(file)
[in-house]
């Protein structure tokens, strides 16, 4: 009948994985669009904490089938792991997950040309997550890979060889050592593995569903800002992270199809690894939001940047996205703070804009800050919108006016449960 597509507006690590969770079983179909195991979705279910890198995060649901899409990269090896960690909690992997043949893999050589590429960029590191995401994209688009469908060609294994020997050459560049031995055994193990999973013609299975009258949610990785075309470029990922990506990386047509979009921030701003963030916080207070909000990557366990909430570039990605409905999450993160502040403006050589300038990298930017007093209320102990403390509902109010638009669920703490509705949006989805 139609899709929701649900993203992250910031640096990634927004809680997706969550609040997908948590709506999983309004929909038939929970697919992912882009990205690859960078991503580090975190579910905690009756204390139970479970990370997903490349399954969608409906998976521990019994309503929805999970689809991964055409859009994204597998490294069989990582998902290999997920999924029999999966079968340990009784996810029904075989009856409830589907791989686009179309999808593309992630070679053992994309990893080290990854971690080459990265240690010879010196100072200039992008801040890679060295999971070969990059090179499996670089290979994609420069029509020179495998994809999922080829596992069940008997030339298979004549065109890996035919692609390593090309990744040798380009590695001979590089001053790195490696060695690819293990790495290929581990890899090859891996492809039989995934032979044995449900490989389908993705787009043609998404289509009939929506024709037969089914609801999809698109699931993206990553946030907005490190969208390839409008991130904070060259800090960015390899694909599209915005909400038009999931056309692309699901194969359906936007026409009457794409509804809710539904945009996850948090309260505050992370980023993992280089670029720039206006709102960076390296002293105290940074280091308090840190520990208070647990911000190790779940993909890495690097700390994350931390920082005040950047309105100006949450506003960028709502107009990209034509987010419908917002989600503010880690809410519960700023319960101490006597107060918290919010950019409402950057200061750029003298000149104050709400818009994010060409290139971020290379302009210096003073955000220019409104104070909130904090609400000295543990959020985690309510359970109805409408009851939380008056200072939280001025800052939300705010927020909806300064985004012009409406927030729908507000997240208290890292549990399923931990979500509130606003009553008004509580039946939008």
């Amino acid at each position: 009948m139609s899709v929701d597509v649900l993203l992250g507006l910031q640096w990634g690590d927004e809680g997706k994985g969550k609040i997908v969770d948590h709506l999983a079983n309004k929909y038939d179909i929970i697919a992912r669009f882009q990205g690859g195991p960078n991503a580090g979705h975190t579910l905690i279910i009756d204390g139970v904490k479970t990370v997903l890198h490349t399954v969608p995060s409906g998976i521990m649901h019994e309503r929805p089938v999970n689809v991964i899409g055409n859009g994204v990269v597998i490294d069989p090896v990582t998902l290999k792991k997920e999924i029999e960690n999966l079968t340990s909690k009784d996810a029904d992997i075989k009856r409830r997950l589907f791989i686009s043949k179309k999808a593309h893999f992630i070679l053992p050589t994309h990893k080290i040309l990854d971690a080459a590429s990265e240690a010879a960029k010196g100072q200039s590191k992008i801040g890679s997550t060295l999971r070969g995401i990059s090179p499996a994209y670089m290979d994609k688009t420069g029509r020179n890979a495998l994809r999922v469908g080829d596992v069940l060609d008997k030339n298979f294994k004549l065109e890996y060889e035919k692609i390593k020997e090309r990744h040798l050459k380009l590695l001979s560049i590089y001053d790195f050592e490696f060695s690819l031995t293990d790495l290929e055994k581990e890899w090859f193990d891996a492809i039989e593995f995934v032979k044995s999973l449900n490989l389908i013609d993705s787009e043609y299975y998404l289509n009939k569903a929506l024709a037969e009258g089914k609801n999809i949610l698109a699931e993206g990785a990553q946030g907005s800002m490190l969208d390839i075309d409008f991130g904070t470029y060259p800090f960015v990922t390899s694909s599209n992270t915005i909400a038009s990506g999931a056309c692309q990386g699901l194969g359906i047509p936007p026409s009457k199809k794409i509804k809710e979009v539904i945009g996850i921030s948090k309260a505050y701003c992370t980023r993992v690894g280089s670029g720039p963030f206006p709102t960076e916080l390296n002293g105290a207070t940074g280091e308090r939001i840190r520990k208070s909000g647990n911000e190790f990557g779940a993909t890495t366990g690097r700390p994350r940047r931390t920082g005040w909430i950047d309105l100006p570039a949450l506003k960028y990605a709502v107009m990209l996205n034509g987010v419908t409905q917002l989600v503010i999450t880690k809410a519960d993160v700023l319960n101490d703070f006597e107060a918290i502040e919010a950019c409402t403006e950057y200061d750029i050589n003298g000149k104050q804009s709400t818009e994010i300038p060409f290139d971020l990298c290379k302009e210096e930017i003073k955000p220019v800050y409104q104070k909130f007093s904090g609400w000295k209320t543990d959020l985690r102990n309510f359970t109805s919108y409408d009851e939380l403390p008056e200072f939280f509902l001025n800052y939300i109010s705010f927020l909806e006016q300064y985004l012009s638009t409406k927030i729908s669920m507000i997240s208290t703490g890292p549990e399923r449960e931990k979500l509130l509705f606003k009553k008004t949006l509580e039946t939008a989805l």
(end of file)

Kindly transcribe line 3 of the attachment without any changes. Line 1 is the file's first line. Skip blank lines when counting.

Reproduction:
């Amino acid at each position: 009948m139609s899709v929701d597509v649900l993203l992250g507006l910031q640096w990634g690590d927004e809680g997706k994985g969550k609040i997908v969770d948590h709506l999983a079983n309004k929909y038939d179909i929970i697919a992912r669009f882009q990205g690859g195991p960078n991503a580090g979705h975190t579910l905690i279910i009756d204390g139970v904490k479970t990370v997903l890198h490349t399954v969608p995060s409906g998976i521990m649901h019994e309503r929805p089938v999970n689809v991964i899409g055409n859009g994204v990269v597998i490294d069989p090896v990582t998902l290999k792991k997920e999924i029999e960690n999966l079968t340990s909690k009784d996810a029904d992997i075989k009856r409830r997950l589907f791989i686009s043949k179309k999808a593309h893999f992630i070679l053992p050589t994309h990893k080290i040309l990854d971690a080459a590429s990265e240690a010879a960029k010196g100072q200039s590191k992008i801040g890679s997550t060295l999971r070969g995401i990059s090179p499996a994209y670089m290979d994609k688009t420069g029509r020179n890979a495998l994809r999922v469908g080829d596992v069940l060609d008997k030339n298979f294994k004549l065109e890996y060889e035919k692609i390593k020997e090309r990744h040798l050459k380009l590695l001979s560049i590089y001053d790195f050592e490696f060695s690819l031995t293990d790495l290929e055994k581990e890899w090859f193990d891996a492809i039989e593995f995934v032979k044995s999973l449900n490989l389908i013609d993705s787009e043609y299975y998404l289509n009939k569903a929506l024709a037969e009258g089914k609801n999809i949610l698109a699931e993206g990785a990553q946030g907005s800002m490190l969208d390839i075309d409008f991130g904070t470029y060259p800090f960015v990922t390899s694909s599209n992270t915005i909400a038009s990506g999931a056309c692309q990386g699901l194969g359906i047509p936007p026409s009457k199809k794409i509804k809710e979009v539904i945009g996850i921030s948090k309260a505050y701003c992370t980023r993992v690894g280089s670029g720039p963030f206006p709102t960076e916080l390296n002293g105290a207070t940074g280091e308090r939001i840190r520990k208070s909000g647990n911000e190790f990557g779940a993909t890495t366990g690097r700390p994350r940047r931390t920082g005040w909430i950047d309105l100006p570039a949450l506003k960028y990605a709502v107009m990209l996205n034509g987010v419908t409905q917002l989600v503010i999450t880690k809410a519960d993160v700023l319960n101490d703070f006597e107060a918290i502040e919010a950019c409402t403006e950057y200061d750029i050589n003298g000149k104050q804009s709400t818009e994010i300038p060409f290139d971020l990298c290379k302009e210096e930017i003073k955000p220019v800050y409104q104070k909130f007093s904090g609400w000295k209320t543990d959020l985690r102990n309510f359970t109805s919108y409408d009851e939380l403390p008056e200072f939280f509902l001025n800052y939300i109010s705010f927020l909806e006016q300064y985004l012009s638009t409406k927030i729908s669920m507000i997240s208290t703490g890292p549990e399923r449960e931990k979500l509130l509705f606003k009553k008004t949006l509580e039946t939008a989805l």